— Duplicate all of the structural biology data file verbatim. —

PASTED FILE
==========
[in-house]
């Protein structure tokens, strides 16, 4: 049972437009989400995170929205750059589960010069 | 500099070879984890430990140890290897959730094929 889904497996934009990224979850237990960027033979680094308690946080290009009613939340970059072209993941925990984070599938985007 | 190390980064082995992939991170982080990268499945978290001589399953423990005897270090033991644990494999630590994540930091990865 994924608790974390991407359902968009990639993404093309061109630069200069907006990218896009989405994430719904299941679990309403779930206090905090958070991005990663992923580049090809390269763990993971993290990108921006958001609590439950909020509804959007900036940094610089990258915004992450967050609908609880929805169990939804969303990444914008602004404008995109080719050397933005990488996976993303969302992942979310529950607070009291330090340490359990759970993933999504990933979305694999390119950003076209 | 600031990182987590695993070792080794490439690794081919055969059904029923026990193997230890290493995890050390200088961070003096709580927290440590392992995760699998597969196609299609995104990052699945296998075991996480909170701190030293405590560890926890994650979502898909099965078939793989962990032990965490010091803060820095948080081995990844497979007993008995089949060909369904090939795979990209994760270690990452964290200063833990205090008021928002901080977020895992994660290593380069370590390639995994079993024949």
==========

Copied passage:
[in-house]
């Protein structure tokens, strides 16, 4: 049972437009989400995170929205750059589960010069 | 500099070879984890430990140890290897959730094929 889904497996934009990224979850237990960027033979680094308690946080290009009613939340970059072209993941925990984070599938985007 | 190390980064082995992939991170982080990268499945978290001589399953423990005897270090033991644990494999630590994540930091990865 994924608790974390991407359902968009990639993404093309061109630069200069907006990218896009989405994430719904299941679990309403779930206090905090958070991005990663992923580049090809390269763990993971993290990108921006958001609590439950909020509804959007900036940094610089990258915004992450967050609908609880929805169990939804969303990444914008602004404008995109080719050397933005990488996976993303969302992942979310529950607070009291330090340490359990759970993933999504990933979305694999390119950003076209 | 600031990182987590695993070792080794490439690794081919055969059904029923026990193997230890290493995890050390200088961070003096709580927290440590392992995760699998597969196609299609995104990052699945296998075991996480909170701190030293405590560890926890994650979502898909099965078939793989962990032990965490010091803060820095948080081995990844497979007993008995089949060909369904090939795979990209994760270690990452964290200063833990205090008021928002901080977020895992994660290593380069370590390639995994079993024949």